Nearly 20 years to the day after my mother’s death, the news was filled with reports of his death. The world had certainly changed in those years. He wasn’t remembered so much for his musical ability (which actually was very good) or his philanthropy.  Nor, was he credited for inspiring other entertainers such as Elton John, David Bowie and even Elvis. And, certainly he was not remembered during that news cycle because he was good to his mother. No, the news of Liberace’s death that cold winter day in 1987 was filled with sordid tidbits meant to scandalize his memory.

As a 12 year old boy, I figured him to be just weird and really corny. He certainly was different. He was no Davy Crockett or Jim Bowie, two of my favorite t.v. heroes.

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Fess Parker as Davy Crockett

I enjoyed watching the Ed Sullivan Show with the family, I mean, who didn’t like Topo Gigio or a troupe of harmonica players featuring a dwarf? https://www.youtube.com/watch?v=-Pnv42IRmNY But, when he came on the t.v., I would just look at my mother and say, “How can you like this guy, he’s awful”? I’m not sure if it was his smile or his wild outfits or his music. But, I couldn’t think of anything good to say about this guy. Nothing.  So, mom gave me the best answer she could give a 12 year old lunk-head: “Well, he’s very talented and he’s good to his mother”. End of story.

So, it remains. Our “news” continues almost incessantly to be filled with “gotcha” moments of celebrities, politicians and even private folks caught, or pushed, into moments in which their better natures are not on display. Some folks, it seems, have these moments more frequently than others. But, might it just be possible, that before cheering for “our side” when someone of an opposing viewpoint or group is maligned that we maybe consider that they were “good to their mother”?

Thank you, Mr. Liberace, for being the impetus of a lesson well taught.

Building a Dream

It’s been one month since we signed contracts for the purchase of our property and the building of our new home here in Staunton, VA.  After nearly a year of searching for the right place to settle, we now find ourselves chomping at the bit for construction to begin on our house.

The first step was to choose the style and design of the home.  Luckily, there are so many designs to be found online that there are probably several home plans to suit just about anybody. The home plan we chose is a single level “craftsman” style having three bedrooms and three full baths. A few modifications were made to the original plan: the floor plan was reversed to accommodate the lot configuration; the living room in the front of the house will become a library; the family room width is expanded by a few feet and the rear facing screen porch will be made into a windowed sunporch. One of my favorite changes is the expanding of the covered front porch from the standard 6 foot width to 8 feet wide and running along most of the front of the house. Our builders are Eric and Amy Argenbright of EA Homes Construction here in Augusta County.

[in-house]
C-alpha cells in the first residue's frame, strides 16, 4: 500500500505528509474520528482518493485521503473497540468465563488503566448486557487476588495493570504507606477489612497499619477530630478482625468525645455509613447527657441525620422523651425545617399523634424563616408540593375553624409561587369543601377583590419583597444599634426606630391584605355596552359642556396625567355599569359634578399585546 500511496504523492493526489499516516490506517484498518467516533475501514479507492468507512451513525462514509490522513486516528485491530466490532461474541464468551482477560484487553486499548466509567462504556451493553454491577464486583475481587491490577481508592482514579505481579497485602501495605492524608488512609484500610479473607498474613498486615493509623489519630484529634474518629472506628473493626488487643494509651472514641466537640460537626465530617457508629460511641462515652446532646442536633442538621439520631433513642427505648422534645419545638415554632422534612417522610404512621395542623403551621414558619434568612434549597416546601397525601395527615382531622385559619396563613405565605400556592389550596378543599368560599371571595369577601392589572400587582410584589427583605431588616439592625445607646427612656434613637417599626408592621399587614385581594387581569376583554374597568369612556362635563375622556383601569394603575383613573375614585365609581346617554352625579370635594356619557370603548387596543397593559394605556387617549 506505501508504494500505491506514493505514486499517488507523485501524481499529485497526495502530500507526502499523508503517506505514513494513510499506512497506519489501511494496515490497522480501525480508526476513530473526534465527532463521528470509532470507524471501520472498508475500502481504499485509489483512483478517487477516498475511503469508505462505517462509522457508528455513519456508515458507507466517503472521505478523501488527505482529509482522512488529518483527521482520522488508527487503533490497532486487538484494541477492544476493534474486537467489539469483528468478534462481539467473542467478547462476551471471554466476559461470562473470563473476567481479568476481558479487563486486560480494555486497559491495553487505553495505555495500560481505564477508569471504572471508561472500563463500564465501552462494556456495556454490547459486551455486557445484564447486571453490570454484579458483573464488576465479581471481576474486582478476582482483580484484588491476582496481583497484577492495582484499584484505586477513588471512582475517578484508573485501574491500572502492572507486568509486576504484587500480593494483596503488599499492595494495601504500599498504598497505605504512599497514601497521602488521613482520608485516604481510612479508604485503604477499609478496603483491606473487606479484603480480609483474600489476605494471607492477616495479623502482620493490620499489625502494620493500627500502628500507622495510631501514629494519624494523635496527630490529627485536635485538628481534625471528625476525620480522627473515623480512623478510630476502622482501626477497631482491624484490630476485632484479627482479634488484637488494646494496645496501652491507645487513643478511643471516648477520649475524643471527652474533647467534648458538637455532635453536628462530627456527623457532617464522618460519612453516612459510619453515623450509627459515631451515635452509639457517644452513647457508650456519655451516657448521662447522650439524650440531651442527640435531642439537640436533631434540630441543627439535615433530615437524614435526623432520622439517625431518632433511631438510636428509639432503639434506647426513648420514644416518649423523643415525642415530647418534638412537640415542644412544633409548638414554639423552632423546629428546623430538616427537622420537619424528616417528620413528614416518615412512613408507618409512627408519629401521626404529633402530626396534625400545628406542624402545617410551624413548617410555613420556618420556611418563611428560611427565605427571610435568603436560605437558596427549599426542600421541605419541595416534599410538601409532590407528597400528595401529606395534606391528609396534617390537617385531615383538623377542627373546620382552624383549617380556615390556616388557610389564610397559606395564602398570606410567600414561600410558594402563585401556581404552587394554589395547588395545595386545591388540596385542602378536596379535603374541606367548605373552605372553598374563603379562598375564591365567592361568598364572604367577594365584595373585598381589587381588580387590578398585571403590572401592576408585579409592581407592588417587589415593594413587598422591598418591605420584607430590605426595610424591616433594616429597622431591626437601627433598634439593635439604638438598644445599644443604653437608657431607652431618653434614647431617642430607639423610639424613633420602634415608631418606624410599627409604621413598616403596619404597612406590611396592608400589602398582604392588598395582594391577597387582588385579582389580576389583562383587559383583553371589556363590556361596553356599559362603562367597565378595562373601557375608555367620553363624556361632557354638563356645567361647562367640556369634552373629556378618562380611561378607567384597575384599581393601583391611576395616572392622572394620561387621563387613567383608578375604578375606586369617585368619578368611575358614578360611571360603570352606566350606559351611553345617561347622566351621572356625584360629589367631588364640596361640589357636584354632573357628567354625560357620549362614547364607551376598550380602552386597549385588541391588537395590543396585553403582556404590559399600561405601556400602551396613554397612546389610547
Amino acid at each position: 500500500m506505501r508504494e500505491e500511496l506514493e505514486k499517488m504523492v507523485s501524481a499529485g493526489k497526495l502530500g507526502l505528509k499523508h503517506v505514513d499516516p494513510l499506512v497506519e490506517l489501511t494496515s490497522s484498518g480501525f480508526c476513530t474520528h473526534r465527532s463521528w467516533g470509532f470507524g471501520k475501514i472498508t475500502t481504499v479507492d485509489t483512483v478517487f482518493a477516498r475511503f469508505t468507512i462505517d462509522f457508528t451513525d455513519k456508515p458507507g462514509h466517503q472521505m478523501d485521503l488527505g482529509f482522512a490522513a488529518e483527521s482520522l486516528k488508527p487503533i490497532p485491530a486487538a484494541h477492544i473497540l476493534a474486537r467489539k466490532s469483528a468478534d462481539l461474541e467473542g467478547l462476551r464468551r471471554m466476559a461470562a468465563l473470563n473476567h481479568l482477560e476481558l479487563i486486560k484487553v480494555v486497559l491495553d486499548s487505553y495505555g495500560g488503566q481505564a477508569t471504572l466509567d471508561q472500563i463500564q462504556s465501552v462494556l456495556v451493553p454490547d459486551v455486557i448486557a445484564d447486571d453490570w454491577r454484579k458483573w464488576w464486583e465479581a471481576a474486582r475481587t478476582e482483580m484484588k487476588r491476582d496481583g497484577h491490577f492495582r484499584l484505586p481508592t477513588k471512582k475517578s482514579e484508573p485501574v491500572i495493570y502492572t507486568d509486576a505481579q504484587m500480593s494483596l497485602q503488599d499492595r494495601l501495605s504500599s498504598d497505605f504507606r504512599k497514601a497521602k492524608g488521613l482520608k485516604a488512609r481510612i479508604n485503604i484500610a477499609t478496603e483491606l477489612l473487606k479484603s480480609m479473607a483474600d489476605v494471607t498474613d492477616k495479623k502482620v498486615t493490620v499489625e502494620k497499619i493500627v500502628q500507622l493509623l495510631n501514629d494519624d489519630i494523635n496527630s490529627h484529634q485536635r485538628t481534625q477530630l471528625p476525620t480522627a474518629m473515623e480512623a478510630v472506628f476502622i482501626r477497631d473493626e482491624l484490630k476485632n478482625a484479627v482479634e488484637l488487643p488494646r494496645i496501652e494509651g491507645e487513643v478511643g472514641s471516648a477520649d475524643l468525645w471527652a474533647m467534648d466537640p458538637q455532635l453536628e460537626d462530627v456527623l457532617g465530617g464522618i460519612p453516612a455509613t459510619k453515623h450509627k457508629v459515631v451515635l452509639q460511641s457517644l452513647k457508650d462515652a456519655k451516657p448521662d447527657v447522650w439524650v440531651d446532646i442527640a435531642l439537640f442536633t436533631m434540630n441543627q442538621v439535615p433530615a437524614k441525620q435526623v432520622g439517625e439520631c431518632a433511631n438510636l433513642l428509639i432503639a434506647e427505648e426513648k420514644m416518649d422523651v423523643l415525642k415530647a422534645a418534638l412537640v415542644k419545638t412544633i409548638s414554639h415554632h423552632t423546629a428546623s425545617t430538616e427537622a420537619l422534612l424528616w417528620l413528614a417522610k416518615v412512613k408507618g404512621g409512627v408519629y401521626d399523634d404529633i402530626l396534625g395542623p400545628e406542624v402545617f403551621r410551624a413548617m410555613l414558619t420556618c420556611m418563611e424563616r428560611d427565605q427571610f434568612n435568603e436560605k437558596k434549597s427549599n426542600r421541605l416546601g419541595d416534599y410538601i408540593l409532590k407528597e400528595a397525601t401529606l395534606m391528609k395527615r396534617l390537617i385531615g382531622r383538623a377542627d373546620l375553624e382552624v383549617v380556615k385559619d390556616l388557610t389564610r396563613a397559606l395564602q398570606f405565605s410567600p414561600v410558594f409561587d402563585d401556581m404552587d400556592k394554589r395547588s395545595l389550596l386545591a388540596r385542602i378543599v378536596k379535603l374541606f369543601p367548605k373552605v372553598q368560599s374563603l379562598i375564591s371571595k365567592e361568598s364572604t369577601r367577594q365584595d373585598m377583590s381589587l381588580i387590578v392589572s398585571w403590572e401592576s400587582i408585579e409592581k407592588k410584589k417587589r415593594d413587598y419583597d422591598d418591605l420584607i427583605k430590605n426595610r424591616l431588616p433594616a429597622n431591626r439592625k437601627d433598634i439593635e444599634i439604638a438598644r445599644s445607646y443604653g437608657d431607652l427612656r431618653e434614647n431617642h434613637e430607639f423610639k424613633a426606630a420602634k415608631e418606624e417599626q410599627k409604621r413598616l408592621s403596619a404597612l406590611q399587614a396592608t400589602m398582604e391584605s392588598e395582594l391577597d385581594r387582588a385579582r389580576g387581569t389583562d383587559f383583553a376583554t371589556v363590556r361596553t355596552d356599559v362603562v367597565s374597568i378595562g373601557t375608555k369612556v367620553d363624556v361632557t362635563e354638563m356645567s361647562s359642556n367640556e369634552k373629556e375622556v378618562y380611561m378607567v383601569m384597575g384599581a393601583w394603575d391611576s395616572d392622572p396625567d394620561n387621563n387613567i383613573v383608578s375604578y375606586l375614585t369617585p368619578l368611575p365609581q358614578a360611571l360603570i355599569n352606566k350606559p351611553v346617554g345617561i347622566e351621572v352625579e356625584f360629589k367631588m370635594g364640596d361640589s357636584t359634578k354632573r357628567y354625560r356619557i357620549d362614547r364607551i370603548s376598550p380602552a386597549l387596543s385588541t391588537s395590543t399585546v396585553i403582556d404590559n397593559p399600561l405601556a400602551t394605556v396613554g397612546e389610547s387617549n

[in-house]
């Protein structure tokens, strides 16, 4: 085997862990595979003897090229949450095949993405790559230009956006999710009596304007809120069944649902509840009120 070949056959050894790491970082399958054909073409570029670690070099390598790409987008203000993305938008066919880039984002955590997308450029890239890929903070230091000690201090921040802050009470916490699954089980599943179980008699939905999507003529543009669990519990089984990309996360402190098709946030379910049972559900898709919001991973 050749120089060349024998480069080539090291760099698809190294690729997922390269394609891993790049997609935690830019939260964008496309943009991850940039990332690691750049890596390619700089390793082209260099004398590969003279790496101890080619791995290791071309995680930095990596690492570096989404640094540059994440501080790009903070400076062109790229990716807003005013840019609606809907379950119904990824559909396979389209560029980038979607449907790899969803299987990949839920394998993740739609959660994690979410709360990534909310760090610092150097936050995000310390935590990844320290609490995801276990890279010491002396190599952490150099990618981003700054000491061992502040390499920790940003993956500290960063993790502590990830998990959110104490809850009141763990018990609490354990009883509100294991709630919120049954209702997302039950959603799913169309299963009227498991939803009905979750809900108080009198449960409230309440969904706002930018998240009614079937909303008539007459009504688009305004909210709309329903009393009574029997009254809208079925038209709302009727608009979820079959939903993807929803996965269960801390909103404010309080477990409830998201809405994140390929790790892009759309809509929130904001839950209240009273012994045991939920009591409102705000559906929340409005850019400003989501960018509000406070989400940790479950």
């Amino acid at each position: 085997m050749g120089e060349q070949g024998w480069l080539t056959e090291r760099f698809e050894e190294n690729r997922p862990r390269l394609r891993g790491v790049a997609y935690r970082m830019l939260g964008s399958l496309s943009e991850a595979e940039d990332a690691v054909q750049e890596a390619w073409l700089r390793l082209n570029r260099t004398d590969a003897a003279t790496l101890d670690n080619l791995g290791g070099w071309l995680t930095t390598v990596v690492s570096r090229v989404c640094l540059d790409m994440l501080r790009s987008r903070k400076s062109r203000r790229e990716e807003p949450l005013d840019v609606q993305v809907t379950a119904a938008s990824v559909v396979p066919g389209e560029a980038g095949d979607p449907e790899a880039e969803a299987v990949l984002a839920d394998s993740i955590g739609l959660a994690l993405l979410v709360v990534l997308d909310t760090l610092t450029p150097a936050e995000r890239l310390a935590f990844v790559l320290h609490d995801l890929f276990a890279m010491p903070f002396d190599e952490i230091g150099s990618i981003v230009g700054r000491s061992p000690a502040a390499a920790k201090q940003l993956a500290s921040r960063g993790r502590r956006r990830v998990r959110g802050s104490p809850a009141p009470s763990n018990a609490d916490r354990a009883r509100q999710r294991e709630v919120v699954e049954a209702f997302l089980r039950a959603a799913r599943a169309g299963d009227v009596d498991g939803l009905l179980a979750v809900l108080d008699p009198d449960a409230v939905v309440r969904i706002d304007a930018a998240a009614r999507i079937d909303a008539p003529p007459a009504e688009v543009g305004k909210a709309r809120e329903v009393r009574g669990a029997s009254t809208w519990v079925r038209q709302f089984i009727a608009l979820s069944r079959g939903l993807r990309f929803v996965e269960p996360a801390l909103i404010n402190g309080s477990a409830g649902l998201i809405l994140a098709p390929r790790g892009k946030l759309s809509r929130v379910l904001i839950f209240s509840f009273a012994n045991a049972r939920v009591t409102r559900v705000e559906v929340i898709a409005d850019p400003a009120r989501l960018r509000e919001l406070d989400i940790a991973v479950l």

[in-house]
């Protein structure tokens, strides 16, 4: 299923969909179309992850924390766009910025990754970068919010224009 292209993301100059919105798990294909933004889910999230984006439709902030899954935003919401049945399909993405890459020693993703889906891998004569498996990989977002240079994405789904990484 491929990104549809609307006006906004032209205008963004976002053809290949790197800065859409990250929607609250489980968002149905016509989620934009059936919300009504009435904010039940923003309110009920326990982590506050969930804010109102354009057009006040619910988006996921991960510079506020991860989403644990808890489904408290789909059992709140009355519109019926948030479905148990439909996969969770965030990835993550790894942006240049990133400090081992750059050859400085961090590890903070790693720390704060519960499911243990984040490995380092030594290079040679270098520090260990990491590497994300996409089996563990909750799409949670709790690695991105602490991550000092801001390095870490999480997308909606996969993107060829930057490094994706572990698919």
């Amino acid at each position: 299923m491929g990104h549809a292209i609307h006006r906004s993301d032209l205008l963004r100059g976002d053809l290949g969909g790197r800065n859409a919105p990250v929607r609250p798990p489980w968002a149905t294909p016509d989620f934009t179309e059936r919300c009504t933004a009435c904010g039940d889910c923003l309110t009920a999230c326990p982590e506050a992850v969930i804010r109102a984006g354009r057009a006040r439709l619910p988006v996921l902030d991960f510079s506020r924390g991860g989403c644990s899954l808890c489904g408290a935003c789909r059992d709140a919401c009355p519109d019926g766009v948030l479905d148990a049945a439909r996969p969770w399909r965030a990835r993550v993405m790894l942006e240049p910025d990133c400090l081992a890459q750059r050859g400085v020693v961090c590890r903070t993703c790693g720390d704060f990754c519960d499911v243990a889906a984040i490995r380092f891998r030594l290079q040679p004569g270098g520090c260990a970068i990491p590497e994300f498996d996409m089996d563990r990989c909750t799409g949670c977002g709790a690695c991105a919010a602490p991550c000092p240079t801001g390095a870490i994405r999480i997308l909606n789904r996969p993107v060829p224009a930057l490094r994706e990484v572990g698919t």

A couple of weeks ago we spent an afternoon with Amy choosing just some of the details of our home: the exterior finishes, types of windows, flooring and some interior alterations to the original plan. Since we had fairly recently gone through a huge remodeling project in our former home in Florida, making some of the decisions was not as difficult as it may have been. We knew what we really liked in our past homes and what we would like to be different in this, our “from the ground up” home. It’s been interesting in coming to decisions that satisfy both The Redhead and me. We both wanted a fireplace. Red wanted a gas fired unit, but I wanted “old school” wood burning. We decided on the gas style since it is cleaner and much easier for Red to have a fire anytime she wishes. In almost every other detail we both had the same ideas.

One feature of the house that I’m particularly looking forward to (besides the front porch) is the basement. Yes, the basement! For it is there that I plan to revive my vintage/antique restoration activity. It’s been over 5 years since my Redeux Vintage Furniture http://redeuxfurniture.blogspot.com/2012/ closed when we moved from Connecticut. For several reasons it never revived while we lived in Florida. But now…yes, indeedy!!  I plan to get going finding and reviving vintage American-made furniture as quickly possible.